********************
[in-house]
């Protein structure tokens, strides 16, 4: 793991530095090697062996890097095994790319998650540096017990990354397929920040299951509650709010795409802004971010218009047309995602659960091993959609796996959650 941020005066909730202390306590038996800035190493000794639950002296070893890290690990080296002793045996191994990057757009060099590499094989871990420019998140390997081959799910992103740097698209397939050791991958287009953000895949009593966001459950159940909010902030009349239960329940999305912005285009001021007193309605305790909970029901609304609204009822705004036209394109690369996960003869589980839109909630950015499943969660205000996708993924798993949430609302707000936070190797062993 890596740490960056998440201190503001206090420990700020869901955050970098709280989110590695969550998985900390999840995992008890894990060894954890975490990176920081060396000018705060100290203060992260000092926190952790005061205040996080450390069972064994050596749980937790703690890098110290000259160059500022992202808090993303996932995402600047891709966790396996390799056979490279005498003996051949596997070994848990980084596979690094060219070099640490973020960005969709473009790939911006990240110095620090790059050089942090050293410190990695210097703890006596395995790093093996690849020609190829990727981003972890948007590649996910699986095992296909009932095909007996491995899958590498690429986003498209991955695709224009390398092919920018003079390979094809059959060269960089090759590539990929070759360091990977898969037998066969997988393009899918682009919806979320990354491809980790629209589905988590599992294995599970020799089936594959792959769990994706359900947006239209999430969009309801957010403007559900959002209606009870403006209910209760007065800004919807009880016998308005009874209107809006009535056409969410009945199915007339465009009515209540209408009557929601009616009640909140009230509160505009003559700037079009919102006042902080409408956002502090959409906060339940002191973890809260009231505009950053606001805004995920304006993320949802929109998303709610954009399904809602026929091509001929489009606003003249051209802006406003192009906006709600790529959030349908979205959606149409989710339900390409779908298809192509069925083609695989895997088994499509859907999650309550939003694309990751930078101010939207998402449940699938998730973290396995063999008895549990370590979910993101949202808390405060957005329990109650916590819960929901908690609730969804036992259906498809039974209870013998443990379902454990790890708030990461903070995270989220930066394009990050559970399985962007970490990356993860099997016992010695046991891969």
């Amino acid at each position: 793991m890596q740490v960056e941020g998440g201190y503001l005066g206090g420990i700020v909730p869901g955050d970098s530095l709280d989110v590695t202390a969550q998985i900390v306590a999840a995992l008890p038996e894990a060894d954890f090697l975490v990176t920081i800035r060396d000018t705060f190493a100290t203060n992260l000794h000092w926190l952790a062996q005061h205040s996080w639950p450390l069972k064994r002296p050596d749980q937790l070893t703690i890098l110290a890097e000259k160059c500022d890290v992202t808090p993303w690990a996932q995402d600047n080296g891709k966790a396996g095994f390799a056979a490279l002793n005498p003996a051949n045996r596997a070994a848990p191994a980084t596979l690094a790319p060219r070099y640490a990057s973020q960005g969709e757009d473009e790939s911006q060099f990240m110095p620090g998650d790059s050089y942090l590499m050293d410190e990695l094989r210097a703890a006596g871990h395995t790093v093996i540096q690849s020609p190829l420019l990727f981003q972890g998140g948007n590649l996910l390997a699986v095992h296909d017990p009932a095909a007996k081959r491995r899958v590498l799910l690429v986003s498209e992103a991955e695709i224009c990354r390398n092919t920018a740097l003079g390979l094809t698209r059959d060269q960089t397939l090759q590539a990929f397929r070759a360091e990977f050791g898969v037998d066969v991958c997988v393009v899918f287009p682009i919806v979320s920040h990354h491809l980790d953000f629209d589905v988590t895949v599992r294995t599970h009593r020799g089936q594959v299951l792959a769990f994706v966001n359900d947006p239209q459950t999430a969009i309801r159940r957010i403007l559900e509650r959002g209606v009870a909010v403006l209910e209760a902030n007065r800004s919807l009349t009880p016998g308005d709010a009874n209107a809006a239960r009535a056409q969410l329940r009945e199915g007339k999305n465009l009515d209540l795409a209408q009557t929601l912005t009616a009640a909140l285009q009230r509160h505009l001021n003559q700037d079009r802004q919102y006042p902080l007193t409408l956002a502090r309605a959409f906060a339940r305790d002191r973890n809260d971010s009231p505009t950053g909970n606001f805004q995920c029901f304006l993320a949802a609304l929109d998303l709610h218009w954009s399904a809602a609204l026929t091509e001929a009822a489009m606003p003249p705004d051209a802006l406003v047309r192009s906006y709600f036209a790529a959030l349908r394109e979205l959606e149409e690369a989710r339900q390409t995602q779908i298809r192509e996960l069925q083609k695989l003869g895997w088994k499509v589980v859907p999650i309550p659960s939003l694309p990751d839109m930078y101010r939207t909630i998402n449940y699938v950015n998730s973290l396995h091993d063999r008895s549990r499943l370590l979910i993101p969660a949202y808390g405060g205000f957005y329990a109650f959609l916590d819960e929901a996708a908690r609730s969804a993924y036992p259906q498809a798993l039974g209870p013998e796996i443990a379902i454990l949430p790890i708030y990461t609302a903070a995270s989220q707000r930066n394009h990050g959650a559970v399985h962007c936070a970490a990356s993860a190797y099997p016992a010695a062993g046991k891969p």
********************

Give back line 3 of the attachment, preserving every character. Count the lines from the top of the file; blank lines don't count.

């Amino acid at each position: 793991m890596q740490v960056e941020g998440g201190y503001l005066g206090g420990i700020v909730p869901g955050d970098s530095l709280d989110v590695t202390a969550q998985i900390v306590a999840a995992l008890p038996e894990a060894d954890f090697l975490v990176t920081i800035r060396d000018t705060f190493a100290t203060n992260l000794h000092w926190l952790a062996q005061h205040s996080w639950p450390l069972k064994r002296p050596d749980q937790l070893t703690i890098l110290a890097e000259k160059c500022d890290v992202t808090p993303w690990a996932q995402d600047n080296g891709k966790a396996g095994f390799a056979a490279l002793n005498p003996a051949n045996r596997a070994a848990p191994a980084t596979l690094a790319p060219r070099y640490a990057s973020q960005g969709e757009d473009e790939s911006q060099f990240m110095p620090g998650d790059s050089y942090l590499m050293d410190e990695l094989r210097a703890a006596g871990h395995t790093v093996i540096q690849s020609p190829l420019l990727f981003q972890g998140g948007n590649l996910l390997a699986v095992h296909d017990p009932a095909a007996k081959r491995r899958v590498l799910l690429v986003s498209e992103a991955e695709i224009c990354r390398n092919t920018a740097l003079g390979l094809t698209r059959d060269q960089t397939l090759q590539a990929f397929r070759a360091e990977f050791g898969v037998d066969v991958c997988v393009v899918f287009p682009i919806v979320s920040h990354h491809l980790d953000f629209d589905v988590t895949v599992r294995t599970h009593r020799g089936q594959v299951l792959a769990f994706v966001n359900d947006p239209q459950t999430a969009i309801r159940r957010i403007l559900e509650r959002g209606v009870a909010v403006l209910e209760a902030n007065r800004s919807l009349t009880p016998g308005d709010a009874n209107a809006a239960r009535a056409q969410l329940r009945e199915g007339k999305n465009l009515d209540l795409a209408q009557t929601l912005t009616a009640a909140l285009q009230r509160h505009l001021n003559q700037d079009r802004q919102y006042p902080l007193t409408l956002a502090r309605a959409f906060a339940r305790d002191r973890n809260d971010s009231p505009t950053g909970n606001f805004q995920c029901f304006l993320a949802a609304l929109d998303l709610h218009w954009s399904a809602a609204l026929t091509e001929a009822a489009m606003p003249p705004d051209a802006l406003v047309r192009s906006y709600f036209a790529a959030l349908r394109e979205l959606e149409e690369a989710r339900q390409t995602q779908i298809r192509e996960l069925q083609k695989l003869g895997w088994k499509v589980v859907p999650i309550p659960s939003l694309p990751d839109m930078y101010r939207t909630i998402n449940y699938v950015n998730s973290l396995h091993d063999r008895s549990r499943l370590l979910i993101p969660a949202y808390g405060g205000f957005y329990a109650f959609l916590d819960e929901a996708a908690r609730s969804a993924y036992p259906q498809a798993l039974g209870p013998e796996i443990a379902i454990l949430p790890i708030y990461t609302a903070a995270s989220q707000r930066n394009h990050g959650a559970v399985h962007c936070a970490a990356s993860a190797y099997p016992a010695a062993g046991k891969p």